Pfffft…. Picketty – just another socialist.

    As Thomas Sowell said – “What is your “fair share” of what someone else has worked for?”

    Socialists just *hate* self-reliance, independence and good education.

    • dgrogan

      Yes. For the simple reason that it makes them redundant. What would they do if everyone looked after themselves? Much better to have a bunch of no-hopers beholden to them, right?

      • sandalwood789

        Yep, you’ve got it.
        Socialist love “big government”.
        Lots and lots of people in jobs telling the public what to think.
        Lots and lots of laws saying “you can’t do that, you mustn’t do that”. Oh, and lots of labels too – “islamophobe” and so on.
        The cowardly people of Europe and the UK may be silenced by such ridiculous labels but I hope that the people of Australia and New Zealand are not.

  • The Accountant

    Socialists deride Capitalism and theorize all the ways that socialism could deliver a better outcome. But I am yet to see socialism work in any format, with an outcome superior to current political systems that are hinged around capitalism.

  • Bluemanning

    I have read the book,which was recommended by a Sydney based hedge fund corporate investor mate in June 2014, which he suggested to me as a barometer for the left wish list. I am not a financial wizz at all, regardless my opinion is that the Piketty capital in the 21st century scenario has holes in it like Swiss cheese and seems to be a modern version of Marx’s theory. Certainly there are interesting statistics which we know can be manipulated by evidence and fact omissions with comparative massage thrown in with a pinch of salt to cook up a wish dish but I have to concede there may be (or has to be) accuracy in some historical data as far as I know. However, for example, there is no relevancy to the 2008 crash, or explanations as to the China growth model in relation to capital ownership and comparison to the USA slide and real estate value downturn and for example nor can I find a working model for his political Shangri la solutions or relevant mathematical law. I have to say to read this book for me was long and hard going however I was intent on completing it, as I really wanted to understand the socialist perspective in case I was missing something, as it turns out I am not.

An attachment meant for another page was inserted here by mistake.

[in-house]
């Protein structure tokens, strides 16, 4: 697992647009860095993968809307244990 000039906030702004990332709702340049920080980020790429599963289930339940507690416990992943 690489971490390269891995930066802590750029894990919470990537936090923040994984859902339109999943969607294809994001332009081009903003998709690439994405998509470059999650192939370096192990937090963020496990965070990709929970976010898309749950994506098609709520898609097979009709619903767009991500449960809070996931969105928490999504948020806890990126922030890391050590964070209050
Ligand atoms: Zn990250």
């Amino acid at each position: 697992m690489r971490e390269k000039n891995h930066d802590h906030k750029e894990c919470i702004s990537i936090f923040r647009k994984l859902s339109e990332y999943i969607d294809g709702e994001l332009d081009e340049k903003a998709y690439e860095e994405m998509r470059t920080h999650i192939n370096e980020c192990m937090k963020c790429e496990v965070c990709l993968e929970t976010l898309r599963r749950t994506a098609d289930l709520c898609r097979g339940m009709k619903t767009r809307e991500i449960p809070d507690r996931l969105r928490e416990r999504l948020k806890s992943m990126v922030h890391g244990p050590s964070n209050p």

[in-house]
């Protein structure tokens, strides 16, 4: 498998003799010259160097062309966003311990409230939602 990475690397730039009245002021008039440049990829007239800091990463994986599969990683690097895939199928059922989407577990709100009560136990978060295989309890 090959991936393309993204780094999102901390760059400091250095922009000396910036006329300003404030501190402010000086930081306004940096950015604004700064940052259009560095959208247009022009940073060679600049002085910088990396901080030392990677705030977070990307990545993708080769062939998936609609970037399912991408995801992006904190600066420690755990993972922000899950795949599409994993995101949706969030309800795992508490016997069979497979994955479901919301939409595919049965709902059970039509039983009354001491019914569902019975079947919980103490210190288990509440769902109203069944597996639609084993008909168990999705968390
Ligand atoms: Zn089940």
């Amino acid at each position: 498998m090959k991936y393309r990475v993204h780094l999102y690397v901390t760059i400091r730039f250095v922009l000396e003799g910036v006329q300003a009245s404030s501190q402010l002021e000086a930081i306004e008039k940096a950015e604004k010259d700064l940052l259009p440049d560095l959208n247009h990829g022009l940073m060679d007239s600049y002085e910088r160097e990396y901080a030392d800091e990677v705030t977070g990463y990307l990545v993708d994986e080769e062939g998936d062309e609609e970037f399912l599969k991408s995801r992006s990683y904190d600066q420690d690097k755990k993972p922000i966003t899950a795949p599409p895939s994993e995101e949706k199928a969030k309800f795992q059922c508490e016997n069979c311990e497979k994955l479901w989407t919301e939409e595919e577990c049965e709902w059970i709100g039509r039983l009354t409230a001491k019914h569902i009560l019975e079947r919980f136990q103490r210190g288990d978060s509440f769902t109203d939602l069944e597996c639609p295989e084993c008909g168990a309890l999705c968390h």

• cows4me

    Socialism is a mental disorder, it’s practitioners are psychopaths at heart, they seek not to share the wealth but the power to control the wealth, I’ve no time for the tossers.

  • Cadae

    Piketty’s book depends on angst about inequality. That angst is based on a very common but invalid assumption: that an economy is a fixed pie and people who increase their wealth can do so only by taking from the wealth of others. This is completely wrong. An economy is not a fixed pie that is divided up. Wealth is created and open-ended, not fixed.

  • friardo

    This guy Pikety like most other commentators, whether left or right, has confused Capitalism with the mythical “free” market or even the modified markets of most economies. Socialist and “Free” Market economies both use the qualities that capital brings. There is no avoiding capital or it’s gathering and use in any economy.

    The basic difference between Socialist/Communist economies and market economies is that the first has no negative feedback loop whereas market economies do. Failure in Socialist economies usually means government pours more taxpayer money into the failed area whereas a market economy lets it fail leaving others to take the risk and fill the gap.

    By such criteria National in NZ is occasionally very socialist.

    Curiously this leads to the conclusion that large scale planning of anything is inherently flawed. Auckland City for instance, and the various initiatives to centralise Wellington, Hawke’s Bay etc.